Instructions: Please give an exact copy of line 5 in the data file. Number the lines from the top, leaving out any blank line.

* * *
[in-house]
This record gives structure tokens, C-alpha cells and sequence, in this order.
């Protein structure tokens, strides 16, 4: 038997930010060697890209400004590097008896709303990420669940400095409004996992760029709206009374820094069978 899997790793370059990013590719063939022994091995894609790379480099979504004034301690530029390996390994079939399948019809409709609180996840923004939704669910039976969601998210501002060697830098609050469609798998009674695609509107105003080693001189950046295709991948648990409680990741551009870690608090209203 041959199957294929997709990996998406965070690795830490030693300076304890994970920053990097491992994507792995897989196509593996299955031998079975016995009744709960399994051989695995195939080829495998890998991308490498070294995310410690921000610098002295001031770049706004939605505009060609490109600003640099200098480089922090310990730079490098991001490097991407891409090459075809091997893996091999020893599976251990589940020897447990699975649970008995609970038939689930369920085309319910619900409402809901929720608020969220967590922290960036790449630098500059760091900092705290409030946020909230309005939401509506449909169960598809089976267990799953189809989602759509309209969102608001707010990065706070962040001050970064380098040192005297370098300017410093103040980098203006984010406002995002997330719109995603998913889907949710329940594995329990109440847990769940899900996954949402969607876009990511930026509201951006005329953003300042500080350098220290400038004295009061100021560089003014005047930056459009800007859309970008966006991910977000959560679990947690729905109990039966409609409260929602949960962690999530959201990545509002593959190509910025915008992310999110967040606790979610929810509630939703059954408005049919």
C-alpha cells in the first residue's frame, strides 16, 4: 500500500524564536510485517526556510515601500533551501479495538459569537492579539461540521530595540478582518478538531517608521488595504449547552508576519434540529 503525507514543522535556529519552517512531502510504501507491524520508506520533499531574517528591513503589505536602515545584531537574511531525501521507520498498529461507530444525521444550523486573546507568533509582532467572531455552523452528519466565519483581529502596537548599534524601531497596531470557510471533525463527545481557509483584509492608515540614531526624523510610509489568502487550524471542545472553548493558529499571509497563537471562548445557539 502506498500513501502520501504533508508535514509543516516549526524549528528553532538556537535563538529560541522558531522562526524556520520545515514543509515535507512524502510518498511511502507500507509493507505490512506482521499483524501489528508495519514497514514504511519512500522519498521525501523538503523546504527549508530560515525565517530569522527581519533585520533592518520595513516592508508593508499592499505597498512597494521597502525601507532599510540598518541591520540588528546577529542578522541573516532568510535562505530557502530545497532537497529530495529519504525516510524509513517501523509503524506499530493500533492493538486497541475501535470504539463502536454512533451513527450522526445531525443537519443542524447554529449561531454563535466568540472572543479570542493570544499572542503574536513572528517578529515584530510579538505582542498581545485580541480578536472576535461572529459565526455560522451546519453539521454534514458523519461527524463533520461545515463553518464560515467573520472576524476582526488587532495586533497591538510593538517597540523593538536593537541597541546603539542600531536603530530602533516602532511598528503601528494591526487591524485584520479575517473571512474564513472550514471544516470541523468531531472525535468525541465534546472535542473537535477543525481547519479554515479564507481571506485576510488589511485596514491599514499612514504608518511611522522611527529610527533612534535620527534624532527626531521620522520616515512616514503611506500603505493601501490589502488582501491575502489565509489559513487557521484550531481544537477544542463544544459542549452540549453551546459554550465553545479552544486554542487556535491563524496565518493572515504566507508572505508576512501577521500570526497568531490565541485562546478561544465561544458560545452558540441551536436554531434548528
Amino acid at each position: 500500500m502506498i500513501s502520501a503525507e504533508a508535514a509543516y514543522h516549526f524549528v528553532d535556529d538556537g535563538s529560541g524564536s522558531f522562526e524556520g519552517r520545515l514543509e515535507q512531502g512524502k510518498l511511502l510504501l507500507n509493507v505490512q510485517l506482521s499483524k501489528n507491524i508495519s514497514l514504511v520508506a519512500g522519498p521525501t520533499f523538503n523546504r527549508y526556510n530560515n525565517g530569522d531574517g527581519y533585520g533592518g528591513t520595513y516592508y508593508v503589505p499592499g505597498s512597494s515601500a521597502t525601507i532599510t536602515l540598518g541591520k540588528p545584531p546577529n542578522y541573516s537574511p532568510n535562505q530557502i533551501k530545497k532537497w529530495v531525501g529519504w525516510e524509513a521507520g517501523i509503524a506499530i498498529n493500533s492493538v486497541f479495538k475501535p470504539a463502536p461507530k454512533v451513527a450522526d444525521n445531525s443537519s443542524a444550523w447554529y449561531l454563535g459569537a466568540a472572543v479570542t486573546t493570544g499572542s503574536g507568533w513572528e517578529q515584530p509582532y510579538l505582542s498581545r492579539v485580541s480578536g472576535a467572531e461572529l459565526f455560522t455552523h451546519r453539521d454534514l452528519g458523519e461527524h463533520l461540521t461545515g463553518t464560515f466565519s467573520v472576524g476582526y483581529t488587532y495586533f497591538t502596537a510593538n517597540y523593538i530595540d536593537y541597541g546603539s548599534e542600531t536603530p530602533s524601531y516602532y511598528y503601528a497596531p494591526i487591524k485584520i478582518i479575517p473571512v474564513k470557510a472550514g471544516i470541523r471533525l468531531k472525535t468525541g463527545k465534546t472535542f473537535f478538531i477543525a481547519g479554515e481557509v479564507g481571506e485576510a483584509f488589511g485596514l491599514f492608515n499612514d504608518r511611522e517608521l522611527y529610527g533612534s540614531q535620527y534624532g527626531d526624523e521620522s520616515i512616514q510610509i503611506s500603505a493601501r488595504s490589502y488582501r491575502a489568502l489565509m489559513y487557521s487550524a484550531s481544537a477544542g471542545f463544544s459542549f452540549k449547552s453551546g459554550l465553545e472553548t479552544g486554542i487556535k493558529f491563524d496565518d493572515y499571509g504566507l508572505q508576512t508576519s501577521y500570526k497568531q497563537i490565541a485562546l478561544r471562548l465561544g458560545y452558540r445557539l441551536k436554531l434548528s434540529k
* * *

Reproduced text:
Amino acid at each position: 500500500m502506498i500513501s502520501a503525507e504533508a508535514a509543516y514543522h516549526f524549528v528553532d535556529d538556537g535563538s529560541g524564536s522558531f522562526e524556520g519552517r520545515l514543509e515535507q512531502g512524502k510518498l511511502l510504501l507500507n509493507v505490512q510485517l506482521s499483524k501489528n507491524i508495519s514497514l514504511v520508506a519512500g522519498p521525501t520533499f523538503n523546504r527549508y526556510n530560515n525565517g530569522d531574517g527581519y533585520g533592518g528591513t520595513y516592508y508593508v503589505p499592499g505597498s512597494s515601500a521597502t525601507i532599510t536602515l540598518g541591520k540588528p545584531p546577529n542578522y541573516s537574511p532568510n535562505q530557502i533551501k530545497k532537497w529530495v531525501g529519504w525516510e524509513a521507520g517501523i509503524a506499530i498498529n493500533s492493538v486497541f479495538k475501535p470504539a463502536p461507530k454512533v451513527a450522526d444525521n445531525s443537519s443542524a444550523w447554529y449561531l454563535g459569537a466568540a472572543v479570542t486573546t493570544g499572542s503574536g507568533w513572528e517578529q515584530p509582532y510579538l505582542s498581545r492579539v485580541s480578536g472576535a467572531e461572529l459565526f455560522t455552523h451546519r453539521d454534514l452528519g458523519e461527524h463533520l461540521t461545515g463553518t464560515f466565519s467573520v472576524g476582526y483581529t488587532y495586533f497591538t502596537a510593538n517597540y523593538i530595540d536593537y541597541g546603539s548599534e542600531t536603530p530602533s524601531y516602532y511598528y503601528a497596531p494591526i487591524k485584520i478582518i479575517p473571512v474564513k470557510a472550514g471544516i470541523r471533525l468531531k472525535t468525541g463527545k465534546t472535542f473537535f478538531i477543525a481547519g479554515e481557509v479564507g481571506e485576510a483584509f488589511g485596514l491599514f492608515n499612514d504608518r511611522e517608521l522611527y529610527g533612534s540614531q535620527y534624532g527626531d526624523e521620522s520616515i512616514q510610509i503611506s500603505a493601501r488595504s490589502y488582501r491575502a489568502l489565509m489559513y487557521s487550524a484550531s481544537a477544542g471542545f463544544s459542549f452540549k449547552s453551546g459554550l465553545e472553548t479552544g486554542i487556535k493558529f491563524d496565518d493572515y499571509g504566507l508572505q508576512t508576519s501577521y500570526k497568531q497563537i490565541a485562546l478561544r471562548l465561544g458560545y452558540r445557539l441551536k436554531l434548528s434540529k